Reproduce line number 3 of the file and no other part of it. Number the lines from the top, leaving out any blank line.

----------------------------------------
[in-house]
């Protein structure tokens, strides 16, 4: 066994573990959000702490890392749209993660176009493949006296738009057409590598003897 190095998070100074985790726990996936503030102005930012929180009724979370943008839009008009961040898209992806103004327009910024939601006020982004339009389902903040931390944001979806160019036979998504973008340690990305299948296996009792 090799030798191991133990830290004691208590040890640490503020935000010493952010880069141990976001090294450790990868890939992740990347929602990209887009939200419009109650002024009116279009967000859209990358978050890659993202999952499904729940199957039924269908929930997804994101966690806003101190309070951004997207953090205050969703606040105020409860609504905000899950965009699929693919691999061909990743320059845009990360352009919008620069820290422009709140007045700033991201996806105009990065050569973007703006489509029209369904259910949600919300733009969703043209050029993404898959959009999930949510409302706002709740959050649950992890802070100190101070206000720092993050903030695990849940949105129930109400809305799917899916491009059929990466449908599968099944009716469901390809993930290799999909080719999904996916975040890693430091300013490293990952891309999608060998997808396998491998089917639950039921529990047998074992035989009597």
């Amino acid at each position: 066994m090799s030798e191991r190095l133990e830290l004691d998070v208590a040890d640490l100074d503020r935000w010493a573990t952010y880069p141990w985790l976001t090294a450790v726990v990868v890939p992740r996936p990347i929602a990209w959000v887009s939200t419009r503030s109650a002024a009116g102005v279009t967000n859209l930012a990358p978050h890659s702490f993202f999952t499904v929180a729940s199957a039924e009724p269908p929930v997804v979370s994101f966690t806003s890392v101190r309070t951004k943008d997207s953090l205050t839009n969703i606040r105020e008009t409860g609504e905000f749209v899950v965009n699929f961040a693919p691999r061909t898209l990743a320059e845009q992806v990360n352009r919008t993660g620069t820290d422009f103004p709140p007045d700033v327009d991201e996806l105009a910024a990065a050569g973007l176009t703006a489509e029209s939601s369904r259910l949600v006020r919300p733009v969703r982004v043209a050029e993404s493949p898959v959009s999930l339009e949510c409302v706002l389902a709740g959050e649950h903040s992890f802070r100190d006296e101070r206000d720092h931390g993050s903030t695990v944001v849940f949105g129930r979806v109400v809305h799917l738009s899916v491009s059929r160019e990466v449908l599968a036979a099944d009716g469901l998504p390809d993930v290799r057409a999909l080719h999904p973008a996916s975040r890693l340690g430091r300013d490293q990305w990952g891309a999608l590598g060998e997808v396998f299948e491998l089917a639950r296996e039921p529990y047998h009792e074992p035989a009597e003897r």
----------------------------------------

């Amino acid at each position: 066994m090799s030798e191991r190095l133990e830290l004691d998070v208590a040890d640490l100074d503020r935000w010493a573990t952010y880069p141990w985790l976001t090294a450790v726990v990868v890939p992740r996936p990347i929602a990209w959000v887009s939200t419009r503030s109650a002024a009116g102005v279009t967000n859209l930012a990358p978050h890659s702490f993202f999952t499904v929180a729940s199957a039924e009724p269908p929930v997804v979370s994101f966690t806003s890392v101190r309070t951004k943008d997207s953090l205050t839009n969703i606040r105020e008009t409860g609504e905000f749209v899950v965009n699929f961040a693919p691999r061909t898209l990743a320059e845009q992806v990360n352009r919008t993660g620069t820290d422009f103004p709140p007045d700033v327009d991201e996806l105009a910024a990065a050569g973007l176009t703006a489509e029209s939601s369904r259910l949600v006020r919300p733009v969703r982004v043209a050029e993404s493949p898959v959009s999930l339009e949510c409302v706002l389902a709740g959050e649950h903040s992890f802070r100190d006296e101070r206000d720092h931390g993050s903030t695990v944001v849940f949105g129930r979806v109400v809305h799917l738009s899916v491009s059929r160019e990466v449908l599968a036979a099944d009716g469901l998504p390809d993930v290799r057409a999909l080719h999904p973008a996916s975040r890693l340690g430091r300013d490293q990305w990952g891309a999608l590598g060998e997808v396998f299948e491998l089917a639950r296996e039921p529990y047998h009792e074992p035989a009597e003897r």